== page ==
Knowing this gross truth about swimming could save you from illness

| February 3, 2014 | 0 Comments

In early January, the Centers for Disease Control and Prevention released a little-noted report on recreational water illness outbreaks that every swimmer should know about. Recreational water illness happens when a swimmer ingests a pathogen from the water and becomes ill. Often, a few swimmers become sickened by the same pathogen. When that happens, the CDC calls it an outbreak.

Sometimes these pathogens aren’t too serious. They cause intestinal distress or rashes, often without the victim even knowing they’ve been sickened. But RWIs can be much more serious, leading to hospitalization and even death.

In 2009-2010, the latest available CDC statistics, 1,326 people were infected and 62 were hospitalized due to an RWI. The CDC says those statistics are probably on the low side, due to inefficient or incomplete reporting. (Happily, there were no known deaths in that time period.)

Most RWIs happen in poorly maintained pools where the water chemistry has gotten out of whack. A brief water chemistry lesson: Manmade pools typically use chlorine to sanitize the water and kill pathogens that might otherwise infect swimmers.

Chlorine is delivered either manually or automatically. Both are subject to mistakes and failure. When that happens, pathogens can quickly build up in the water, especially if an already sick swimmer is in the pool. One pathogen, known as cryptosporidium, is resistant to normal chlorine levels. It also accounted for more than half of all RWIs in the CDC report.

Now here’s the gross truth: Most RWIs are spread through fecal matter. (In layman’s terms, that’s poop.) It doesn’t take someone literally defecating in the water for infection to spread. Since most people don’t shower before swimming, they naturally carry about .14 grams of fecal matter with them into the pool — enough to spread RWIs. And then there are diaper-aged kids (Don’t even get me started on the problem of swim diapers!) to consider, who are some of the worst offenders.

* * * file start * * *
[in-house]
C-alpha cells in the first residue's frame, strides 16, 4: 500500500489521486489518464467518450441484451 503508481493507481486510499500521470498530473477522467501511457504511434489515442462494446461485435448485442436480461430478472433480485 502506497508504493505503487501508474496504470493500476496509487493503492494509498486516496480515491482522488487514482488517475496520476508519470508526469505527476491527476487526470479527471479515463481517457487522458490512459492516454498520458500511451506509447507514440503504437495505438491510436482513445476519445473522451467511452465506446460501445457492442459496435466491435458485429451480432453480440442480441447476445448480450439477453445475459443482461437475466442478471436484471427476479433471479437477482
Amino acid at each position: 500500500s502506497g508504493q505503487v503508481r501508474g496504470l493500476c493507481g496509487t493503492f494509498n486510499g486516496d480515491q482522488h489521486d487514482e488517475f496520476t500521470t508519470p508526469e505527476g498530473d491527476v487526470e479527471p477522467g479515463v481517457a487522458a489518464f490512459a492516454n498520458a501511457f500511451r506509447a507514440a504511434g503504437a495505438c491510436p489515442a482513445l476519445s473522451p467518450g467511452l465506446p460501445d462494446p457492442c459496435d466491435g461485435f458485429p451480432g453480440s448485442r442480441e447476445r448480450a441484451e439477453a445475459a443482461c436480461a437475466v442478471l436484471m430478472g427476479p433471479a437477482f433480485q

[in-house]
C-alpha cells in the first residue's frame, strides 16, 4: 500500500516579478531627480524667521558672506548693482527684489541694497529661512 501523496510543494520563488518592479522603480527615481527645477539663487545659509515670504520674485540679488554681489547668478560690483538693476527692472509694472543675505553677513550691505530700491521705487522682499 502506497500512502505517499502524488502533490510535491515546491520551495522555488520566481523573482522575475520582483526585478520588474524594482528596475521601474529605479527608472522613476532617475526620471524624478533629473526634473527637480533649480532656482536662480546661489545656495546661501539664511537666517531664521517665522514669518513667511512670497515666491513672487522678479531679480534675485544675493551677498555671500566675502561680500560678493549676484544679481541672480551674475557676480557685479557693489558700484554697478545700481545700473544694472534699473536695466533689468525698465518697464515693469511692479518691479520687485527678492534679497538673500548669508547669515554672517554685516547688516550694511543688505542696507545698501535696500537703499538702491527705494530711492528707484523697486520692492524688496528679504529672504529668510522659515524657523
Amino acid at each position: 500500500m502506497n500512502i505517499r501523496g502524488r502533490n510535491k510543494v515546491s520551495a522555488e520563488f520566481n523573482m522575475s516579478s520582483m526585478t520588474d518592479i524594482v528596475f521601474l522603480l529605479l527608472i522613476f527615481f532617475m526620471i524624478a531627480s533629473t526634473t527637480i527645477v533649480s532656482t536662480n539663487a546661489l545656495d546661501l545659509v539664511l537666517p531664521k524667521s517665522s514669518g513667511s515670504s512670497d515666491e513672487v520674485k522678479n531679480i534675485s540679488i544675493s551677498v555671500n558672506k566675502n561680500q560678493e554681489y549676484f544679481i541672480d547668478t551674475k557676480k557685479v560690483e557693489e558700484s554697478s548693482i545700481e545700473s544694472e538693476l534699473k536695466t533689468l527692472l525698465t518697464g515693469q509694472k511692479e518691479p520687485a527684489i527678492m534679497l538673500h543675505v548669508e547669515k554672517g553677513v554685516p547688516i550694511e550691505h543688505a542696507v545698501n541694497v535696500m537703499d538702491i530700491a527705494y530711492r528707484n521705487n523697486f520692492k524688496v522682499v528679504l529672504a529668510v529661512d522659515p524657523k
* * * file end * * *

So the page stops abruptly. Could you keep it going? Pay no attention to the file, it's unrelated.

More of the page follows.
No matter how it gets into the water, if that fecal matter is diarrheal then it likely contains pathogens just waiting to infect others. That’s why it’s so important for everyone to take a hot, soapy and naked shower before getting into the pool – no exceptions.

"Please shower before entering pool" sign

Unfortunately, people using outdoor showers like these before and after hopping in the pool are unlikely to wash themselves thoroughly enough. From Flickr’s Chris Carroll.

Of course, most people don’t shower carefully before getting in the pool, so like it or not, you’re often swimming with tiny amounts of feces when you enter a pool. In 2013, the CDC released a report revealing the presence of fecal matter in 58% of public swimming pools.

The best way to protect yourself is to make sure the pool is properly maintained. If you’re at a public pool, it’s a good idea to ask the pool manager how often the water quality is checked and how it’s maintained.

You can also use your nose as a guide. Most people mistakenly think that chlorine has a smell; it does not. If you smell an acrid odor at a pool that burns your nose or eyes, that’s a sign water quality is out of balance, and it’s probably a good idea to steer clear of the pool.

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Category: Hygiene, Pools

About the Author

Gary Thill is the former editor of Aquatics International, an award-winning magazine for the commercial pool and waterpark markets. He is a nationally recognized writer and editor with an extensive communications background that includes print, online and social media.

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